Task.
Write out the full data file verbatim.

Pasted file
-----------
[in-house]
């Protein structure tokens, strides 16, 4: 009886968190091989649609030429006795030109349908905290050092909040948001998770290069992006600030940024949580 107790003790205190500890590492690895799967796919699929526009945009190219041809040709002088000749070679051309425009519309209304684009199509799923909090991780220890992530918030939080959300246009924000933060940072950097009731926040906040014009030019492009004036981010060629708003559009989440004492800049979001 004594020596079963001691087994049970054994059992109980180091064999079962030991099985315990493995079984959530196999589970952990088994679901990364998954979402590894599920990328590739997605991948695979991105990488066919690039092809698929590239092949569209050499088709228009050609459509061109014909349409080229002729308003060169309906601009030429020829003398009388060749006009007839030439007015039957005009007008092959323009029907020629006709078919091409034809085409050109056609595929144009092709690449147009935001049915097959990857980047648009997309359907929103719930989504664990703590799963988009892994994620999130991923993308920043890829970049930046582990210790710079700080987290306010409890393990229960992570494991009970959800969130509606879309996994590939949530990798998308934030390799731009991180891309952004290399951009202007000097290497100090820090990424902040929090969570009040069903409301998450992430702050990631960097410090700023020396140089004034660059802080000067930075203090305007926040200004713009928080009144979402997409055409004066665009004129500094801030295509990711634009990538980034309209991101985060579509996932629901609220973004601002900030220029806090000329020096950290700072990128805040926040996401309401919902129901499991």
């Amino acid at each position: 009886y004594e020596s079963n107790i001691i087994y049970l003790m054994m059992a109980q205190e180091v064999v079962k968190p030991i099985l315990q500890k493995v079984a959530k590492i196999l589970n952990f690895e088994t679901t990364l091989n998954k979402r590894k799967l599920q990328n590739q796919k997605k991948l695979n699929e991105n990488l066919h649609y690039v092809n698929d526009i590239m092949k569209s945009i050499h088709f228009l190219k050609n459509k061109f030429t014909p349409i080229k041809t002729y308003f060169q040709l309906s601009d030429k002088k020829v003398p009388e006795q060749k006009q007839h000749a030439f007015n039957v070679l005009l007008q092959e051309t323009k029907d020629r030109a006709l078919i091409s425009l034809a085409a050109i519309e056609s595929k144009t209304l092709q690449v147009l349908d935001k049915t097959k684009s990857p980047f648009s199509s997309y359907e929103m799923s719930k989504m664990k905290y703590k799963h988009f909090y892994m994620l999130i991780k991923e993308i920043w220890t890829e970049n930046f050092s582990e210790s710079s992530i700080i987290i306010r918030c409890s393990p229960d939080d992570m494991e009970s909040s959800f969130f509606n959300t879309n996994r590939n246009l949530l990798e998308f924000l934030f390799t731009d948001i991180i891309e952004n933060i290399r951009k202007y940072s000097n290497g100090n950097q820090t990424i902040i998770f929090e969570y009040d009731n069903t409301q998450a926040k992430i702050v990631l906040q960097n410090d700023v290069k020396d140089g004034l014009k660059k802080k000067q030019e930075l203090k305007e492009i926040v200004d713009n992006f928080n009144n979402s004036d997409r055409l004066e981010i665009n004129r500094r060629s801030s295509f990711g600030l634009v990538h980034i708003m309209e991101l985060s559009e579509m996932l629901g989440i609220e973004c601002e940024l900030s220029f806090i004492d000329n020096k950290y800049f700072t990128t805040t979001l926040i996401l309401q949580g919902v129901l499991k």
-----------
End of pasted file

[in-house]
């Protein structure tokens, strides 16, 4: 009886968190091989649609030429006795030109349908905290050092909040948001998770290069992006600030940024949580 107790003790205190500890590492690895799967796919699929526009945009190219041809040709002088000749070679051309425009519309209304684009199509799923909090991780220890992530918030939080959300246009924000933060940072950097009731926040906040014009030019492009004036981010060629708003559009989440004492800049979001 004594020596079963001691087994049970054994059992109980180091064999079962030991099985315990493995079984959530196999589970952990088994679901990364998954979402590894599920990328590739997605991948695979991105990488066919690039092809698929590239092949569209050499088709228009050609459509061109014909349409080229002729308003060169309906601009030429020829003398009388060749006009007839030439007015039957005009007008092959323009029907020629006709078919091409034809085409050109056609595929144009092709690449147009935001049915097959990857980047648009997309359907929103719930989504664990703590799963988009892994994620999130991923993308920043890829970049930046582990210790710079700080987290306010409890393990229960992570494991009970959800969130509606879309996994590939949530990798998308934030390799731009991180891309952004290399951009202007000097290497100090820090990424902040929090969570009040069903409301998450992430702050990631960097410090700023020396140089004034660059802080000067930075203090305007926040200004713009928080009144979402997409055409004066665009004129500094801030295509990711634009990538980034309209991101985060579509996932629901609220973004601002900030220029806090000329020096950290700072990128805040926040996401309401919902129901499991």
């Amino acid at each position: 009886y004594e020596s079963n107790i001691i087994y049970l003790m054994m059992a109980q205190e180091v064999v079962k968190p030991i099985l315990q500890k493995v079984a959530k590492i196999l589970n952990f690895e088994t679901t990364l091989n998954k979402r590894k799967l599920q990328n590739q796919k997605k991948l695979n699929e991105n990488l066919h649609y690039v092809n698929d526009i590239m092949k569209s945009i050499h088709f228009l190219k050609n459509k061109f030429t014909p349409i080229k041809t002729y308003f060169q040709l309906s601009d030429k002088k020829v003398p009388e006795q060749k006009q007839h000749a030439f007015n039957v070679l005009l007008q092959e051309t323009k029907d020629r030109a006709l078919i091409s425009l034809a085409a050109i519309e056609s595929k144009t209304l092709q690449v147009l349908d935001k049915t097959k684009s990857p980047f648009s199509s997309y359907e929103m799923s719930k989504m664990k905290y703590k799963h988009f909090y892994m994620l999130i991780k991923e993308i920043w220890t890829e970049n930046f050092s582990e210790s710079s992530i700080i987290i306010r918030c409890s393990p229960d939080d992570m494991e009970s909040s959800f969130f509606n959300t879309n996994r590939n246009l949530l990798e998308f924000l934030f390799t731009d948001i991180i891309e952004n933060i290399r951009k202007y940072s000097n290497g100090n950097q820090t990424i902040i998770f929090e969570y009040d009731n069903t409301q998450a926040k992430i702050v990631l906040q960097n410090d700023v290069k020396d140089g004034l014009k660059k802080k000067q030019e930075l203090k305007e492009i926040v200004d713009n992006f928080n009144n979402s004036d997409r055409l004066e981010i665009n004129r500094r060629s801030s295509f990711g600030l634009v990538h980034i708003m309209e991101l985060s559009e579509m996932l629901g989440i609220e973004c601002e940024l900030s220029f806090i004492d000329n020096k950290y800049f700072t990128t805040t979001l926040i996401l309401q949580g919902v129901l499991k």